Antarctic Science

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Antarctic Science (2009), 21:413-426 Cambridge University Press
Copyright © Antarctic Science Ltd 2009
doi:10.1017/S0954102009990137

Review

Ice sheet mass balance and sea level


I. Allisona1 c1, R.B. Alleya2, H.A. Frickera3, R.H. Thomasa4 and R.C. Warnera1

a1 Australian Antarctic Division and Antarctic Climate and Ecosystems Cooperative Research Centre, Hobart, TAS 7050, Australia
a2 Department of Geosciences and Earth and Environmental Systems Institute, Pennsylvania State University, University Park, PA 16802, USA
a3 Institute of Geophysics and Planetary Physics, Scripps Institution of Oceanography, University of California, San Diego, La Jolla, CA 92093, USA
a4 EG&G Technical Services Inc., Chincoteague, VA 23336, USA
Article author query
allison i [PubMed]  [Google Scholar]
alley rb [PubMed]  [Google Scholar]
fricker ha [PubMed]  [Google Scholar]
thomas rh [PubMed]  [Google Scholar]
warner rc [PubMed]  [Google Scholar]

Abstract

Determining the mass balance of the Greenland and Antarctic ice sheets (GIS and AIS) has long been a major challenge for polar science. But until recent advances in measurement technology, the uncertainty in ice sheet mass balance estimates was greater than any net contribution to sea level change. The Fourth Assessment Report of the Intergovernmental Panel on Climate Change (AR4) was able, for the first time, to conclude that, taken together, the GIS and AIS have probably been contributing to sea level rise over the period 1993–2003 at an average rate estimated at 0.4 mm yr-1. Since the cut-off date for work included in AR4, a number of further studies of the mass balance of GIS and AIS have been made using satellite altimetry, satellite gravity measurements and estimates of mass influx and discharge using a variety of techniques. Overall, these studies reinforce the conclusion that the ice sheets are contributing to present sea level rise, and suggest that the rate of loss from GIS has recently increased. The largest unknown in the projections of sea level rise over the next century is the potential for rapid dynamic collapse of ice sheets.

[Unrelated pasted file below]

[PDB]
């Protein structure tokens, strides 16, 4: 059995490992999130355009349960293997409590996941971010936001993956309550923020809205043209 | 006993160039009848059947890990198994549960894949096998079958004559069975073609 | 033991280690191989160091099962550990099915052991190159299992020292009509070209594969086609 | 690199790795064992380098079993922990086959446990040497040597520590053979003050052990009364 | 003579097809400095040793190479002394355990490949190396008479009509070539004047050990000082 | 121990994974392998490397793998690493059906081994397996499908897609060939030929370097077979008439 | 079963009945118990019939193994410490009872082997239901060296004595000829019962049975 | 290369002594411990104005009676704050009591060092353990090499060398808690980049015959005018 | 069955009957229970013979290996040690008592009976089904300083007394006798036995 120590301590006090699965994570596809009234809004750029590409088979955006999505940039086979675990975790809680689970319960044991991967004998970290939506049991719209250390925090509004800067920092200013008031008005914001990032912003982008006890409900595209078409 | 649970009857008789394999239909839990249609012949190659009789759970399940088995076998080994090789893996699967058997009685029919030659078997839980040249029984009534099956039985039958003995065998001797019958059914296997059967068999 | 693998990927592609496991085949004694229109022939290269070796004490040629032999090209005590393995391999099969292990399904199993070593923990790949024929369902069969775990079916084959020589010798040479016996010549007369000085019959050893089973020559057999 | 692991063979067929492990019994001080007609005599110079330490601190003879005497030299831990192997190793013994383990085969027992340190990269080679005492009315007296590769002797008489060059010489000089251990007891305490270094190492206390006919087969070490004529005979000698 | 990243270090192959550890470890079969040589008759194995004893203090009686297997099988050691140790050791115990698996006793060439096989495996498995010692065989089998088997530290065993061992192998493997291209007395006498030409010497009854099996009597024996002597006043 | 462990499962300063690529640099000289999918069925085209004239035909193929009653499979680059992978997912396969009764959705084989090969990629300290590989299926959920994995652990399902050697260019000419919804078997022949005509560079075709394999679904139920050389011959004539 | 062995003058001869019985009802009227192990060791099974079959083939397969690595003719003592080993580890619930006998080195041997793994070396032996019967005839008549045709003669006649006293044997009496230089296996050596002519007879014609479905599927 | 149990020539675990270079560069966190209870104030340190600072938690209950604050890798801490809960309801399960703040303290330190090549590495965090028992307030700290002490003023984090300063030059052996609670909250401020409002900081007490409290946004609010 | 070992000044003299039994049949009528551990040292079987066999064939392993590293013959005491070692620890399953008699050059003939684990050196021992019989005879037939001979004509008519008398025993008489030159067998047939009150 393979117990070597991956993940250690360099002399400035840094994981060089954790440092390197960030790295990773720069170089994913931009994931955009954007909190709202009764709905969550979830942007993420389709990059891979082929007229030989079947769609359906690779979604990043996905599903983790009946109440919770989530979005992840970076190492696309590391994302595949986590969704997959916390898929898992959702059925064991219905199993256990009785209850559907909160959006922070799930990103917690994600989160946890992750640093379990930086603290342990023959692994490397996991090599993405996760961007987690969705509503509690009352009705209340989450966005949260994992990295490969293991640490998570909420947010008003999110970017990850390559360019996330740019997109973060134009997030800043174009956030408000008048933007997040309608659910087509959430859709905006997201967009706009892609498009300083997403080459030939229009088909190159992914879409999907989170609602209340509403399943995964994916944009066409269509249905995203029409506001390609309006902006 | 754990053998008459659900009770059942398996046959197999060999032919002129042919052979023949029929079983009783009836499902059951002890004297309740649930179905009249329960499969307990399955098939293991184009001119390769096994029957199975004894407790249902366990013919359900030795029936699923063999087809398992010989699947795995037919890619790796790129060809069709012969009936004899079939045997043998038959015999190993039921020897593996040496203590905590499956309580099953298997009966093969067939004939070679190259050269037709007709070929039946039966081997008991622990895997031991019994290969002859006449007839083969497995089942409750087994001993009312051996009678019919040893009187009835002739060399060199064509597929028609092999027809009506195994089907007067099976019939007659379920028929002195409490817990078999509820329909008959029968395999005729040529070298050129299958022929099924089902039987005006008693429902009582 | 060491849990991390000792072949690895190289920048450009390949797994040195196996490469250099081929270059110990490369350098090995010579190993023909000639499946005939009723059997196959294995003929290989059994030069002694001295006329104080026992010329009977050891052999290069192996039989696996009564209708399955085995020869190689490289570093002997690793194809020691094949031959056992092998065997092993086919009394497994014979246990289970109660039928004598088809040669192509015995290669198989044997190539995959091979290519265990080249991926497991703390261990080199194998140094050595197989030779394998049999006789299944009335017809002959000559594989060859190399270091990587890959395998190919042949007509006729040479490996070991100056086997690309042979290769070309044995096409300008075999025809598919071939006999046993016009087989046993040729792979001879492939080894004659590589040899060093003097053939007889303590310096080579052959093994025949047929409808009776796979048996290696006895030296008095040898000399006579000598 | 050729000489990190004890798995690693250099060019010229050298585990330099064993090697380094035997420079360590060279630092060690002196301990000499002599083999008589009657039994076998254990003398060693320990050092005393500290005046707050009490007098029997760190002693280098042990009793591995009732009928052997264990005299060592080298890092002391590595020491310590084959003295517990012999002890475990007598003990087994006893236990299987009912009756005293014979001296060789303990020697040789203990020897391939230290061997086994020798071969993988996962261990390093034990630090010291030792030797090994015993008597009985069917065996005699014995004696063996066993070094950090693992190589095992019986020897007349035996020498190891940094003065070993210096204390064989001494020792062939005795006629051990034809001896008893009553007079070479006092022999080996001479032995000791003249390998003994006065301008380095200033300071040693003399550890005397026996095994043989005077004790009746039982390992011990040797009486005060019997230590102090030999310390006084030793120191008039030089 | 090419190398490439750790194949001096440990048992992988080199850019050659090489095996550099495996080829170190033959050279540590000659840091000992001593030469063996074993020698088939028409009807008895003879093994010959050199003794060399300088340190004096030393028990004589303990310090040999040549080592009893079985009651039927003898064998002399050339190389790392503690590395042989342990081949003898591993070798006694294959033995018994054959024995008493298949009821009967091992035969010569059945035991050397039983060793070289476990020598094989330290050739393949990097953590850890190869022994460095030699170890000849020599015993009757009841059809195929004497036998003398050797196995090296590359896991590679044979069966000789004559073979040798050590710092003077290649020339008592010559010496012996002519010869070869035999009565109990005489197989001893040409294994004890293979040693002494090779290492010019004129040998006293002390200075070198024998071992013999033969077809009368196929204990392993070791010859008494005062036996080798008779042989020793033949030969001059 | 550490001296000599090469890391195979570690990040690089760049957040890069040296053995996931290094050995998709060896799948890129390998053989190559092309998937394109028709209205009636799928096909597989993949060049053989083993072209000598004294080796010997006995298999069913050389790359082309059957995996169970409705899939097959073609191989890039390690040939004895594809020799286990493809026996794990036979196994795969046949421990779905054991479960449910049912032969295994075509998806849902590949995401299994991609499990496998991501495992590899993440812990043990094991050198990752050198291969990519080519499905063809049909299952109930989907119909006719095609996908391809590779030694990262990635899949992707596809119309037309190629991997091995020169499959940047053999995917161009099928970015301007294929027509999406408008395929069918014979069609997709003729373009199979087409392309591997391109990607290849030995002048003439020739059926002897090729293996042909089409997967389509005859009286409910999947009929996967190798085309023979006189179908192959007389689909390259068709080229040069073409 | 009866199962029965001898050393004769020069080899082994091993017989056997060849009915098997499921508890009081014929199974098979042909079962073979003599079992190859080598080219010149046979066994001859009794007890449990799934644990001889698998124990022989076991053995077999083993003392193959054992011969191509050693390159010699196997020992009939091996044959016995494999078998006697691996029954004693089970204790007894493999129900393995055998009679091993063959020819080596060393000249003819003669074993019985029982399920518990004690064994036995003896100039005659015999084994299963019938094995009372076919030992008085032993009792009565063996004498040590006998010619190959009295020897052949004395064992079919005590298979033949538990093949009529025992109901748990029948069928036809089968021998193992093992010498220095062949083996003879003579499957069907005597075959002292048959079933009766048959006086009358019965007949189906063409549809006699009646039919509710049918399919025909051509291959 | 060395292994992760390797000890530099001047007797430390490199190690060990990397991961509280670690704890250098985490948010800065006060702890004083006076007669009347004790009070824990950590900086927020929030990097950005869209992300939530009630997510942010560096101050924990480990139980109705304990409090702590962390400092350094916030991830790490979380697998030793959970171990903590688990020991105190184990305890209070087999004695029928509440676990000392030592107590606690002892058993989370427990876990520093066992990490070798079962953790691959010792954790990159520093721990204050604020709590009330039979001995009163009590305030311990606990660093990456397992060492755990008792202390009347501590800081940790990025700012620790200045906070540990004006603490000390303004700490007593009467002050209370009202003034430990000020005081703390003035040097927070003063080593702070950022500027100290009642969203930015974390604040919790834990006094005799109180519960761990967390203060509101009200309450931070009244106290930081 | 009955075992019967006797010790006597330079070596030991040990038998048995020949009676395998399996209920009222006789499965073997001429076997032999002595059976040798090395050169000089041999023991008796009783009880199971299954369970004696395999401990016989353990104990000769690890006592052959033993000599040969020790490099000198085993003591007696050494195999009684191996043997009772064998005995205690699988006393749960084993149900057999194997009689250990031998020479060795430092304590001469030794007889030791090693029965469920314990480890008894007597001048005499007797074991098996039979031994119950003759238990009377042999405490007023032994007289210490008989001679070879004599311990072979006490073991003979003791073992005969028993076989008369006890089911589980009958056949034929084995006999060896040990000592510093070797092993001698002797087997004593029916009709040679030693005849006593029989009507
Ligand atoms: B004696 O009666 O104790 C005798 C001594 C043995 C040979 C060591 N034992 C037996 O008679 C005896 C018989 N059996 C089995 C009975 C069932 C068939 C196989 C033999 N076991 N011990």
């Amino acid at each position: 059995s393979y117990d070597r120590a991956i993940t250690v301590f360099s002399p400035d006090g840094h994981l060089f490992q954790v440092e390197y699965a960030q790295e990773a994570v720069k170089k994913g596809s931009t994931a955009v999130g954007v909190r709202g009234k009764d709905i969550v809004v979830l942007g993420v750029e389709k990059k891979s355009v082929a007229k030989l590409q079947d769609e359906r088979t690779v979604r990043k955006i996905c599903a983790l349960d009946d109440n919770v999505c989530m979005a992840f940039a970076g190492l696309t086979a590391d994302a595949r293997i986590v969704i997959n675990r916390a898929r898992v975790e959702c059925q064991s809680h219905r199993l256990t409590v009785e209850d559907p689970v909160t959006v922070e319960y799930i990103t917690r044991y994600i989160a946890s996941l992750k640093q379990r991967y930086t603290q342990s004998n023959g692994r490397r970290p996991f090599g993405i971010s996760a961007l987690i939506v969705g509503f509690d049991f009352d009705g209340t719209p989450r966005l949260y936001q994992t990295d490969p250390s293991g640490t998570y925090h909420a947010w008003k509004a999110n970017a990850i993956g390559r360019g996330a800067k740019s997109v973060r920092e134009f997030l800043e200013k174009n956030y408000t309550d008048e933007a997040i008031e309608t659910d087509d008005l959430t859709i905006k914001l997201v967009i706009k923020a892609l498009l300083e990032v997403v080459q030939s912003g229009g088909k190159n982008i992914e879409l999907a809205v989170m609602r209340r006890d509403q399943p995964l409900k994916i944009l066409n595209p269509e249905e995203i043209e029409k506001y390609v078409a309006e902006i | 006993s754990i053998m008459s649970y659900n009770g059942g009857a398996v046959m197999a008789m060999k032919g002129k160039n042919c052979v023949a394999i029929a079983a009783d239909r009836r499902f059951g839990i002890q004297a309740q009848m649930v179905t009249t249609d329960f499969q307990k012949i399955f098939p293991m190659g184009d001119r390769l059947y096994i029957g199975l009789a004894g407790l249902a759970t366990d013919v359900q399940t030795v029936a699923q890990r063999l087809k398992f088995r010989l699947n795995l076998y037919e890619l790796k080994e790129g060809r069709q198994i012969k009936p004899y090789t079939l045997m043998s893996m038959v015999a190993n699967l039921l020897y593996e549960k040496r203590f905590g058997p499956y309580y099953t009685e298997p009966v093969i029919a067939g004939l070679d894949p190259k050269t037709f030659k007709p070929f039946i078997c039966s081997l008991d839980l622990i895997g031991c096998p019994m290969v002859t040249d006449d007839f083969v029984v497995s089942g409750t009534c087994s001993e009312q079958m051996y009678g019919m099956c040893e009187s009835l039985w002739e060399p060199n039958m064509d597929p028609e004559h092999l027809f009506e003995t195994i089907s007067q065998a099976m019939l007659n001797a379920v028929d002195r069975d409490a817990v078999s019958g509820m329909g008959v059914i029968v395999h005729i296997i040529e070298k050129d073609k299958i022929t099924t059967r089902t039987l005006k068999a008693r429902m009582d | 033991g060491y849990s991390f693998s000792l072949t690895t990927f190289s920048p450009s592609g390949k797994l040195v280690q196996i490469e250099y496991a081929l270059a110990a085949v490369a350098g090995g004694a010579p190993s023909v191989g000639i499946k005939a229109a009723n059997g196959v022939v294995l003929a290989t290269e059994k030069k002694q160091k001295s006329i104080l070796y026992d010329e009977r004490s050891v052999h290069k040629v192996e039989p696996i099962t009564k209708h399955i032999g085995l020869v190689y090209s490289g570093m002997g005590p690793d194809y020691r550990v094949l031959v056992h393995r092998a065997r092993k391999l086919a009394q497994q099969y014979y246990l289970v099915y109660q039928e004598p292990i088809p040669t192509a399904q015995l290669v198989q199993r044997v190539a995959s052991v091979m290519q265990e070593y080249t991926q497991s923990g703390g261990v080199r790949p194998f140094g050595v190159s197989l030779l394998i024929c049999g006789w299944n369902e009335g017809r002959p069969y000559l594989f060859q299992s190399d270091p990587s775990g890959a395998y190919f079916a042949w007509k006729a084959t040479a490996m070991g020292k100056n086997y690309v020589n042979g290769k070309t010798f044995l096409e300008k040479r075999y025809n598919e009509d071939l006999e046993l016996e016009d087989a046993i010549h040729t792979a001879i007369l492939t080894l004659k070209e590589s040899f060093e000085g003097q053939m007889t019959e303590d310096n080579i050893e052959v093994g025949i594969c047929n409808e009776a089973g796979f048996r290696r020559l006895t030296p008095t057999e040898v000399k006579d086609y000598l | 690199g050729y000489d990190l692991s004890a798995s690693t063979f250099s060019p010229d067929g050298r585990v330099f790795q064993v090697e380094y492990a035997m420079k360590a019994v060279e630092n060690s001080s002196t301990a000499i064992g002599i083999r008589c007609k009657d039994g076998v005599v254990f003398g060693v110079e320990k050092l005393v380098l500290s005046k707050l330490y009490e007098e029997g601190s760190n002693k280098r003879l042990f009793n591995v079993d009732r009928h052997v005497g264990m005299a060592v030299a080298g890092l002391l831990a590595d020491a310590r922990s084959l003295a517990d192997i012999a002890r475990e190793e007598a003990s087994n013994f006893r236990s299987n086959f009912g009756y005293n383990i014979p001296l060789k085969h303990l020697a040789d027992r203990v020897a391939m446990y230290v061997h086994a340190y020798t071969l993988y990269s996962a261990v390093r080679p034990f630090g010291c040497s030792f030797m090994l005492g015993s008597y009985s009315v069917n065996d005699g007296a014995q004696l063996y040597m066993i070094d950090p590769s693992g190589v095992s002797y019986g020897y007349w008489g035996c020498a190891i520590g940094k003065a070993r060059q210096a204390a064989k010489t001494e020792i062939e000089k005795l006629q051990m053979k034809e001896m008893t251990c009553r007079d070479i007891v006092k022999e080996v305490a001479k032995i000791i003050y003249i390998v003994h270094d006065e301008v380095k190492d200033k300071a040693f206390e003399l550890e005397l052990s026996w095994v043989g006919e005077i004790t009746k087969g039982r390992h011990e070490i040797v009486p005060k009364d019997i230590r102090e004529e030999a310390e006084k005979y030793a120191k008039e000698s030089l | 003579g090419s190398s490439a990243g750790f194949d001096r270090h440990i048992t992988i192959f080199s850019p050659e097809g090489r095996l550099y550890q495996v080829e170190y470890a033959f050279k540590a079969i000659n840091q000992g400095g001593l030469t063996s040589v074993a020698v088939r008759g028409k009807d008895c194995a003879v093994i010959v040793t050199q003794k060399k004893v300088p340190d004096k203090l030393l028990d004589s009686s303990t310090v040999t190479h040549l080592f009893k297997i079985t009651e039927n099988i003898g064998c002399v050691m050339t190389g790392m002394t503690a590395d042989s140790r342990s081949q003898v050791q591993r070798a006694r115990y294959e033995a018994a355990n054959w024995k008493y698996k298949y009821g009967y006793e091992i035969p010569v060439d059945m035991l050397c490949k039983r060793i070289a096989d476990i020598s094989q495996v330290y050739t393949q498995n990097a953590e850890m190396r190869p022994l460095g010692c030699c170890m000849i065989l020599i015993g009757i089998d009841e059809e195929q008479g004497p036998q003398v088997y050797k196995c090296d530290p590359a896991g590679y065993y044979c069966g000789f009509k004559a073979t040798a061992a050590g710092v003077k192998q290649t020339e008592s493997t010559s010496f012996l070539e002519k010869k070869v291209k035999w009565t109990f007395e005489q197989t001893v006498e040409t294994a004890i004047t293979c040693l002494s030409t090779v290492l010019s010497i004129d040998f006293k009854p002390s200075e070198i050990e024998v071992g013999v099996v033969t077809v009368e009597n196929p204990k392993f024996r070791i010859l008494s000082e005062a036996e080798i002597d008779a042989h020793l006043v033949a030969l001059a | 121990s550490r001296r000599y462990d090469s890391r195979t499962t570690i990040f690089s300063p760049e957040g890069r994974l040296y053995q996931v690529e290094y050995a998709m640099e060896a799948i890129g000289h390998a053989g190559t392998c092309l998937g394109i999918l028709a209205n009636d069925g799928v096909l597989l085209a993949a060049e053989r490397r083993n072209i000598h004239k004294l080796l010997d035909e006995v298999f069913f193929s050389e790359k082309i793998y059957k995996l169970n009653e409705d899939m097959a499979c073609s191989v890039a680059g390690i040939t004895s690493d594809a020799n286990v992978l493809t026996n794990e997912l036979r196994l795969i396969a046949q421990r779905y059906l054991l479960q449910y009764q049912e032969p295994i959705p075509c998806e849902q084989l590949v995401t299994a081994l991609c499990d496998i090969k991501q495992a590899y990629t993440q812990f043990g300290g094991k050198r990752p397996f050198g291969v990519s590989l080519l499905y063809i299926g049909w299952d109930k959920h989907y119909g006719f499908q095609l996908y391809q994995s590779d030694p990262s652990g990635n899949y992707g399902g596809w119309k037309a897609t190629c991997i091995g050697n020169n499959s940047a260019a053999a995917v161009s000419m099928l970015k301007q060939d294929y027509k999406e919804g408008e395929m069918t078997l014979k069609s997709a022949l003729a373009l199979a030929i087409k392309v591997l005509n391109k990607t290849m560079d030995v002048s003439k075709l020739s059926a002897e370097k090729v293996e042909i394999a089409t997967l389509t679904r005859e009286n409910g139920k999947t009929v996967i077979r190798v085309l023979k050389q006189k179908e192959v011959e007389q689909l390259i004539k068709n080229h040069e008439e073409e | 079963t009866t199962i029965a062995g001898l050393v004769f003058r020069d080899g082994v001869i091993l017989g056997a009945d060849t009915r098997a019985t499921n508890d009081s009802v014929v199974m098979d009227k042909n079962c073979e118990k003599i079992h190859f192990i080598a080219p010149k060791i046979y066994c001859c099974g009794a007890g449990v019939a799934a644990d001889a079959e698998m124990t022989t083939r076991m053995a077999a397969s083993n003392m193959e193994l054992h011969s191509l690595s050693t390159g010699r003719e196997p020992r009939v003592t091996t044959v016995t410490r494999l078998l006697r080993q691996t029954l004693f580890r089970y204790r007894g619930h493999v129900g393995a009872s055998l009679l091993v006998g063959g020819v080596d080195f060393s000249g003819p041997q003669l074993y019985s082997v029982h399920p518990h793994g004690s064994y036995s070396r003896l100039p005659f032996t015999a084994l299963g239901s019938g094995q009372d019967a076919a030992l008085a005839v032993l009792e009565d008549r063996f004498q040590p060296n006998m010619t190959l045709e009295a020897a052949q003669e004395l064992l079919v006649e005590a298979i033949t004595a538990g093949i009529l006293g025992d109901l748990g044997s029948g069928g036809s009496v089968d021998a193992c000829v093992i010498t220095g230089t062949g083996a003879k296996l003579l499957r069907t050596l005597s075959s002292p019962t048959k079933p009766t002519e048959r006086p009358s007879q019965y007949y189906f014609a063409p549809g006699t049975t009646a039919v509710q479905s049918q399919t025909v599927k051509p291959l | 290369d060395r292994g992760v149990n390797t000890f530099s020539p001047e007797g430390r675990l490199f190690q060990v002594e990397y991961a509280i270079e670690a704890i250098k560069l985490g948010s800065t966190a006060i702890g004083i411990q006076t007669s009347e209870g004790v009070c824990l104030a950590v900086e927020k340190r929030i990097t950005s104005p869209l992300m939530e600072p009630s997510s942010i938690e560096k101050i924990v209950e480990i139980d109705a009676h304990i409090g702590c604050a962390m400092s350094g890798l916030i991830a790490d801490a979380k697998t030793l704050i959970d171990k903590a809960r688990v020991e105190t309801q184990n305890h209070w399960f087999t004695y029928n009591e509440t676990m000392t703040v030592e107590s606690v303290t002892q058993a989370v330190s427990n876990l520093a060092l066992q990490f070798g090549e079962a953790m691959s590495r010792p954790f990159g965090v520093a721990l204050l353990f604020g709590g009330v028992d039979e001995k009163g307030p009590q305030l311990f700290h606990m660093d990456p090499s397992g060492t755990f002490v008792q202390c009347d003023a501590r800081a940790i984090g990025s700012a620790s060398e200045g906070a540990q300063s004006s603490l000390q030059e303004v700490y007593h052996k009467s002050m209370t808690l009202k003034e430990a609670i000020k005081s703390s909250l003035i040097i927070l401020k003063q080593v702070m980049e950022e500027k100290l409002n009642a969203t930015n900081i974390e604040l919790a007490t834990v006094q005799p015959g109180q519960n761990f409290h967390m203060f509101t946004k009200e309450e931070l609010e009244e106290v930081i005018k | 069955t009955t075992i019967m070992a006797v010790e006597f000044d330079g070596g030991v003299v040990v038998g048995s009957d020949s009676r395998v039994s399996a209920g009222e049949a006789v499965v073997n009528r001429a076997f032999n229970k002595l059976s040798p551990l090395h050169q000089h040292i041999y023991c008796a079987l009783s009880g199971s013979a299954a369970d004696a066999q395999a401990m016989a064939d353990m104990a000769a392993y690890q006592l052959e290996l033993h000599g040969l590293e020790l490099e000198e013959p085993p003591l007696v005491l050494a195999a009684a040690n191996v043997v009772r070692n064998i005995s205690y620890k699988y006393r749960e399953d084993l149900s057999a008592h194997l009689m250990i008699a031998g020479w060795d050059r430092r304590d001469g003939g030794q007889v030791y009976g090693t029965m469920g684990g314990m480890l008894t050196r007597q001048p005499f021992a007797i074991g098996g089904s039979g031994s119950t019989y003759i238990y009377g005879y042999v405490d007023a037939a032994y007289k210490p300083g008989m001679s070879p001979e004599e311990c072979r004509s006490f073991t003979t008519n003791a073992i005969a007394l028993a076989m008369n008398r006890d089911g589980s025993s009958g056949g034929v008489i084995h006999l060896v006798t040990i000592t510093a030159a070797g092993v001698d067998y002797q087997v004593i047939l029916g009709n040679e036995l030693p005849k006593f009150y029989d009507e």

(Received November 19 2008)

(Accepted April 07 2009)

Key wordsAntarctica; Greenland; mass budget; sea level rise

Correspondence:

c1 Ian.allison@aad.gov.au


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